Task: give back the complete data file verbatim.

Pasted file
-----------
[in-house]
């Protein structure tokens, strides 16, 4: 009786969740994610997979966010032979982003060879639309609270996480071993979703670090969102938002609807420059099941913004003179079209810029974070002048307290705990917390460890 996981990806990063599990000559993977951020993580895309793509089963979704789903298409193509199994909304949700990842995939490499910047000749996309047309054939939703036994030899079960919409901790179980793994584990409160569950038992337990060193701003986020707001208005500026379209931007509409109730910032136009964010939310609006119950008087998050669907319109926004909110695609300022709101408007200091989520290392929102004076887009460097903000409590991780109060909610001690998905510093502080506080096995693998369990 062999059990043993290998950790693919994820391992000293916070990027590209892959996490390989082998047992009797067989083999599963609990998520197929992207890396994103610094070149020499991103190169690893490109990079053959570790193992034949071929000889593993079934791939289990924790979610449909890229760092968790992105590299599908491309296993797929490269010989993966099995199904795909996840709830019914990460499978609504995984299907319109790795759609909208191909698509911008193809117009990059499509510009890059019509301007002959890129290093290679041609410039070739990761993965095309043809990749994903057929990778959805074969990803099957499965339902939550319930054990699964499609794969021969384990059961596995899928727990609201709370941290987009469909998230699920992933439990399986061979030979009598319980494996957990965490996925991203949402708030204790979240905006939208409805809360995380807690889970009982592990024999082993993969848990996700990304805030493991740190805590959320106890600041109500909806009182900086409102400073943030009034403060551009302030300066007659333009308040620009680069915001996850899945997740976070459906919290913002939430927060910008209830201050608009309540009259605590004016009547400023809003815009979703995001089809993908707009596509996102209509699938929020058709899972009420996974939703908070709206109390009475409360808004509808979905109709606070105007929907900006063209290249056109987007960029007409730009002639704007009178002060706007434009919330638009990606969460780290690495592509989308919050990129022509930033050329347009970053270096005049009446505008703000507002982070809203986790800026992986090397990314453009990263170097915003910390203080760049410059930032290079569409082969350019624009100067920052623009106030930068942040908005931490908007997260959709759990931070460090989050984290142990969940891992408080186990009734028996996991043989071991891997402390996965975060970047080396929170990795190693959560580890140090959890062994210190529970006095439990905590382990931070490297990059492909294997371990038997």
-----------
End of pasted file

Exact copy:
[in-house]
């Protein structure tokens, strides 16, 4: 009786969740994610997979966010032979982003060879639309609270996480071993979703670090969102938002609807420059099941913004003179079209810029974070002048307290705990917390460890 996981990806990063599990000559993977951020993580895309793509089963979704789903298409193509199994909304949700990842995939490499910047000749996309047309054939939703036994030899079960919409901790179980793994584990409160569950038992337990060193701003986020707001208005500026379209931007509409109730910032136009964010939310609006119950008087998050669907319109926004909110695609300022709101408007200091989520290392929102004076887009460097903000409590991780109060909610001690998905510093502080506080096995693998369990 062999059990043993290998950790693919994820391992000293916070990027590209892959996490390989082998047992009797067989083999599963609990998520197929992207890396994103610094070149020499991103190169690893490109990079053959570790193992034949071929000889593993079934791939289990924790979610449909890229760092968790992105590299599908491309296993797929490269010989993966099995199904795909996840709830019914990460499978609504995984299907319109790795759609909208191909698509911008193809117009990059499509510009890059019509301007002959890129290093290679041609410039070739990761993965095309043809990749994903057929990778959805074969990803099957499965339902939550319930054990699964499609794969021969384990059961596995899928727990609201709370941290987009469909998230699920992933439990399986061979030979009598319980494996957990965490996925991203949402708030204790979240905006939208409805809360995380807690889970009982592990024999082993993969848990996700990304805030493991740190805590959320106890600041109500909806009182900086409102400073943030009034403060551009302030300066007659333009308040620009680069915001996850899945997740976070459906919290913002939430927060910008209830201050608009309540009259605590004016009547400023809003815009979703995001089809993908707009596509996102209509699938929020058709899972009420996974939703908070709206109390009475409360808004509808979905109709606070105007929907900006063209290249056109987007960029007409730009002639704007009178002060706007434009919330638009990606969460780290690495592509989308919050990129022509930033050329347009970053270096005049009446505008703000507002982070809203986790800026992986090397990314453009990263170097915003910390203080760049410059930032290079569409082969350019624009100067920052623009106030930068942040908005931490908007997260959709759990931070460090989050984290142990969940891992408080186990009734028996996991043989071991891997402390996965975060970047080396929170990795190693959560580890140090959890062994210190529970006095439990905590382990931070490297990059492909294997371990038997």